Before Michelangelo, art scholars say, the standard paintings of creation showed God standing on the ground, in effect helping Adam to his feet. Not here. This God is rushing toward Adam on a cloud,
one of the “chariots of heaven,” propelled by the angels. (In our day they don’t look quite aerobicized enough to move really fast, but in Michelangelo’s day the angels suggested power and swiftness.) It is as if even in the midst of the splendor of all creation, God’s entire being is wrapped up in his impatient desire to close the gap between himself and this man. He can’t wait. His hand comes within a hairbreadth of the man’s hand.
The painting is traditionally called The Creation of Adam, but some scholars say it should be called The Endowment of Adam. Adam has already been given physical life — his eyes are open, and he is conscious. What is happening is that he is being offered life with God.
“All of man’s potential, physical and spiritual, is contained in this one timeless moment,” writes one art critic.
Apparently one of the messages that Michelangelo wanted to convey is God’s implacable determination to reach out to and be with the person he has created. God is as close as he can be. But having come that close, he allows just a little space, so that Adam can choose. He waits for Adam to make his move.
Adam is more difficult to interpret. His arm is partially extended toward God, but his body reclines in a lazy pose, leaning backward as if he has no interest at all in making a connection. Maybe he assumes that God, having come this far, will close the gap. Maybe he is indifferent to the possibility of touching his creator. Maybe he lacks the strength. All he would have to do is lift a finger.
The fresco took Michelangelo four years of intense labor. The physical demands of standing on a scaffold painting above his head were torture. (“I have my beard turned to the ceiling, my head bent back on my shoulders, my chest arched like that of a Harpy; my brush drips on to my face and makes me look like a decorated pavement. . . . I am bent taut like a Syrian bow.”) Because he was forced to look upwards for hours while painting, he eventually could only read a letter if he held it at arm’s length above his head. One night, exhausted by his work,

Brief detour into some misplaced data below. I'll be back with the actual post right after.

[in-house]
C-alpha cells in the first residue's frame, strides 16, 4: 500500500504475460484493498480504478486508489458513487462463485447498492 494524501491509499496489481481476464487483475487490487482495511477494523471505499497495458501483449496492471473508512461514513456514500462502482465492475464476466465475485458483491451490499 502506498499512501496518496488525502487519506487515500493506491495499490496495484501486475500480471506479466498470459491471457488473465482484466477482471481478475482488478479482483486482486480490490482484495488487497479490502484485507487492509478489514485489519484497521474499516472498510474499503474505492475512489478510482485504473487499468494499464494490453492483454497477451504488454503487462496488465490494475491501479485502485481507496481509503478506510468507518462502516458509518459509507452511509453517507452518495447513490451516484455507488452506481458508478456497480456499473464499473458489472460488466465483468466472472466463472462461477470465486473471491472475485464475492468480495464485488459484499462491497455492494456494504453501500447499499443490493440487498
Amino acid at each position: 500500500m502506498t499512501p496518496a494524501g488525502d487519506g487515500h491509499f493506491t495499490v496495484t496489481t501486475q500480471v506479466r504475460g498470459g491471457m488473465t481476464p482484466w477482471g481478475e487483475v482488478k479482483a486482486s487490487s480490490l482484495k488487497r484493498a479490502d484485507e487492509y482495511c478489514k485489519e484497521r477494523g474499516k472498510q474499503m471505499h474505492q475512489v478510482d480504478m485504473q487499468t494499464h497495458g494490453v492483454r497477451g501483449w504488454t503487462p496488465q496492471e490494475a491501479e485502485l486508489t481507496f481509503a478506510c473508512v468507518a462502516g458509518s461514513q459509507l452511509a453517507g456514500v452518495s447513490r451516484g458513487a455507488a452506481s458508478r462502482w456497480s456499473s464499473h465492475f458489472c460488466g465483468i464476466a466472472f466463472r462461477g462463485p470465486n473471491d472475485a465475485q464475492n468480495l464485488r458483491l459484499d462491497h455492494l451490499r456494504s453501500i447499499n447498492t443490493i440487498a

alone with his doubts, discouraged by a project that was too great for him, he wrote in his journal a single sentence: “I am no painter.”
Yet for nearly half a millennium this picture has spoken of God’s great desire to be with the human beings he has made in his own image. Perhaps Michelangelo was not alone in his work after all. Perhaps the God who was so near to Adam was near to Michelangelo as well — at work in his mind and his eye and his brushes.
The “Everywhereness” of God This picture reminds us: God is closer than we think. He is never farther than a prayer away. All it takes is the barest effort, the lift of a finger. Every moment — this moment right now, as you read these words — is the “one timeless moment” of divine endowment, of life with God.